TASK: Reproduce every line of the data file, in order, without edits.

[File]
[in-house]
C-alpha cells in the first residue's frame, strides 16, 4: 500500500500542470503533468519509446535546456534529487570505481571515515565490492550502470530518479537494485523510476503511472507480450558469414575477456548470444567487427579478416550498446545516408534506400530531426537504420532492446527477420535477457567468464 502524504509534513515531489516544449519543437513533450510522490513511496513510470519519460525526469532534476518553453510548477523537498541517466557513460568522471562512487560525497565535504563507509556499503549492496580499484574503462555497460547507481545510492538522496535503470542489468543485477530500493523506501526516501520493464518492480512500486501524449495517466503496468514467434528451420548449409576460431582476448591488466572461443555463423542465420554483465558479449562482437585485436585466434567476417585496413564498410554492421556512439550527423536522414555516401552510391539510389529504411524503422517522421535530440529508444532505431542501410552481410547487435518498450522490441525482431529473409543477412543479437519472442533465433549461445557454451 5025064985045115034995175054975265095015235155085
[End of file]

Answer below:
[in-house]
C-alpha cells in the first residue's frame, strides 16, 4: 500500500500542470503533468519509446535546456534529487570505481571515515565490492550502470530518479537494485523510476503511472507480450558469414575477456548470444567487427579478416550498446545516408534506400530531426537504420532492446527477420535477457567468464 502524504509534513515531489516544449519543437513533450510522490513511496513510470519519460525526469532534476518553453510548477523537498541517466557513460568522471562512487560525497565535504563507509556499503549492496580499484574503462555497460547507481545510492538522496535503470542489468543485477530500493523506501526516501520493464518492480512500486501524449495517466503496468514467434528451420548449409576460431582476448591488466572461443555463423542465420554483465558479449562482437585485436585466434567476417585496413564498410554492421556512439550527423536522414555516401552510391539510389529504411524503422517522421535530440529508444532505431542501410552481410547487435518498450522490441525482431529473409543477412543479437519472442533465433549461445557454451 5025064985045115034995175054975265095015235155085